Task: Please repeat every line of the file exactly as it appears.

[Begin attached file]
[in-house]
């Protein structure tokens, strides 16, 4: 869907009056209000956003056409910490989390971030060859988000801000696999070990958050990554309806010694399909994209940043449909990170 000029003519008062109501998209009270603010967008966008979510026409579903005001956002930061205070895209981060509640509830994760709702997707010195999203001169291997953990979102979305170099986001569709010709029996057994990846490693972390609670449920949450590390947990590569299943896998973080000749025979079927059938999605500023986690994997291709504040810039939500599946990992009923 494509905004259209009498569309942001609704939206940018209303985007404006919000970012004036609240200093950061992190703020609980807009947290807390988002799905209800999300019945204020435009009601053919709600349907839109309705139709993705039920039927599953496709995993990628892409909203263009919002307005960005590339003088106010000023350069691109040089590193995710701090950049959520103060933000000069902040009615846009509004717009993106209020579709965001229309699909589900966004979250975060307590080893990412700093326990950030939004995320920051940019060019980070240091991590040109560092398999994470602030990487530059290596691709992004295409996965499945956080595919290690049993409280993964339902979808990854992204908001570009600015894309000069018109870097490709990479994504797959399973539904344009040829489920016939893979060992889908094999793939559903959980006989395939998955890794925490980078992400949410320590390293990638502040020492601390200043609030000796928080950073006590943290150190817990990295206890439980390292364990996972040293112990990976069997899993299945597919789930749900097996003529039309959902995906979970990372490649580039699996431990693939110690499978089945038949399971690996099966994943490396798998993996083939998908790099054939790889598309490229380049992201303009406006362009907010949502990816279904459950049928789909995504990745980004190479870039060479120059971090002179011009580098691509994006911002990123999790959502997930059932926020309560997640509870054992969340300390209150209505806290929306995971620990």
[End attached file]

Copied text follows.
[in-house]
């Protein structure tokens, strides 16, 4: 869907009056209000956003056409910490989390971030060859988000801000696999070990958050990554309806010694399909994209940043449909990170 000029003519008062109501998209009270603010967008966008979510026409579903005001956002930061205070895209981060509640509830994760709702997707010195999203001169291997953990979102979305170099986001569709010709029996057994990846490693972390609670449920949450590390947990590569299943896998973080000749025979079927059938999605500023986690994997291709504040810039939500599946990992009923 494509905004259209009498569309942001609704939206940018209303985007404006919000970012004036609240200093950061992190703020609980807009947290807390988002799905209800999300019945204020435009009601053919709600349907839109309705139709993705039920039927599953496709995993990628892409909203263009919002307005960005590339003088106010000023350069691109040089590193995710701090950049959520103060933000000069902040009615846009509004717009993106209020579709965001229309699909589900966004979250975060307590080893990412700093326990950030939004995320920051940019060019980070240091991590040109560092398999994470602030990487530059290596691709992004295409996965499945956080595919290690049993409280993964339902979808990854992204908001570009600015894309000069018109870097490709990479994504797959399973539904344009040829489920016939893979060992889908094999793939559903959980006989395939998955890794925490980078992400949410320590390293990638502040020492601390200043609030000796928080950073006590943290150190817990990295206890439980390292364990996972040293112990990976069997899993299945597919789930749900097996003529039309959902995906979970990372490649580039699996431990693939110690499978089945038949399971690996099966994943490396798998993996083939998908790099054939790889598309490229380049992201303009406006362009907010949502990816279904459950049928789909995504990745980004190479870039060479120059971090002179011009580098691509994006911002990123999790959502997930059932926020309560997640509870054992969340300390209150209505806290929306995971620990």